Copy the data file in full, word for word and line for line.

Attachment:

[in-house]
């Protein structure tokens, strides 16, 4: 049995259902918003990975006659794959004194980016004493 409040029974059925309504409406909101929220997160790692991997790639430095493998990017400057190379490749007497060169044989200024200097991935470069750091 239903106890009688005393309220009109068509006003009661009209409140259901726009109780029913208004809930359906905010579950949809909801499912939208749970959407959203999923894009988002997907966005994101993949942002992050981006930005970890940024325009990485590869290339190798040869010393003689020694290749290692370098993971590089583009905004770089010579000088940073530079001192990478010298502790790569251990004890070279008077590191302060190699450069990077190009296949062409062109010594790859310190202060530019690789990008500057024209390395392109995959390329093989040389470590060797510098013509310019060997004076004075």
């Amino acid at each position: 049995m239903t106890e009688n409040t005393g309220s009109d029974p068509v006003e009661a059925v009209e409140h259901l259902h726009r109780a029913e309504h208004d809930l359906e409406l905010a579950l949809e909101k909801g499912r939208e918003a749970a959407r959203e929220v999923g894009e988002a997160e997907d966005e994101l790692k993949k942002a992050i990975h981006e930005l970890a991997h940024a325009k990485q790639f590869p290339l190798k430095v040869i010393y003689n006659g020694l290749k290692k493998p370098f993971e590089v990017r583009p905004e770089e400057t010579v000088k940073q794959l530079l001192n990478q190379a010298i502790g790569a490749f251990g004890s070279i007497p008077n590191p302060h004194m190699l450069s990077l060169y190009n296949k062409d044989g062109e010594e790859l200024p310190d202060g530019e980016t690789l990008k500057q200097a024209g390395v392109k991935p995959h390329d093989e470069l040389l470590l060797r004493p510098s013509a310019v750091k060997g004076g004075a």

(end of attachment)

[in-house]
């Protein structure tokens, strides 16, 4: 049995259902918003990975006659794959004194980016004493 409040029974059925309504409406909101929220997160790692991997790639430095493998990017400057190379490749007497060169044989200024200097991935470069750091 239903106890009688005393309220009109068509006003009661009209409140259901726009109780029913208004809930359906905010579950949809909801499912939208749970959407959203999923894009988002997907966005994101993949942002992050981006930005970890940024325009990485590869290339190798040869010393003689020694290749290692370098993971590089583009905004770089010579000088940073530079001192990478010298502790790569251990004890070279008077590191302060190699450069990077190009296949062409062109010594790859310190202060530019690789990008500057024209390395392109995959390329093989040389470590060797510098013509310019060997004076004075």
């Amino acid at each position: 049995m239903t106890e009688n409040t005393g309220s009109d029974p068509v006003e009661a059925v009209e409140h259901l259902h726009r109780a029913e309504h208004d809930l359906e409406l905010a579950l949809e909101k909801g499912r939208e918003a749970a959407r959203e929220v999923g894009e988002a997160e997907d966005e994101l790692k993949k942002a992050i990975h981006e930005l970890a991997h940024a325009k990485q790639f590869p290339l190798k430095v040869i010393y003689n006659g020694l290749k290692k493998p370098f993971e590089v990017r583009p905004e770089e400057t010579v000088k940073q794959l530079l001192n990478q190379a010298i502790g790569a490749f251990g004890s070279i007497p008077n590191p302060h004194m190699l450069s990077l060169y190009n296949k062409d044989g062109e010594e790859l200024p310190d202060g530019e980016t690789l990008k500057q200097a024209g390395v392109k991935p995959h390329d093989e470069l040389l470590l060797r004493p510098s013509a310019v750091k060997g004076g004075a």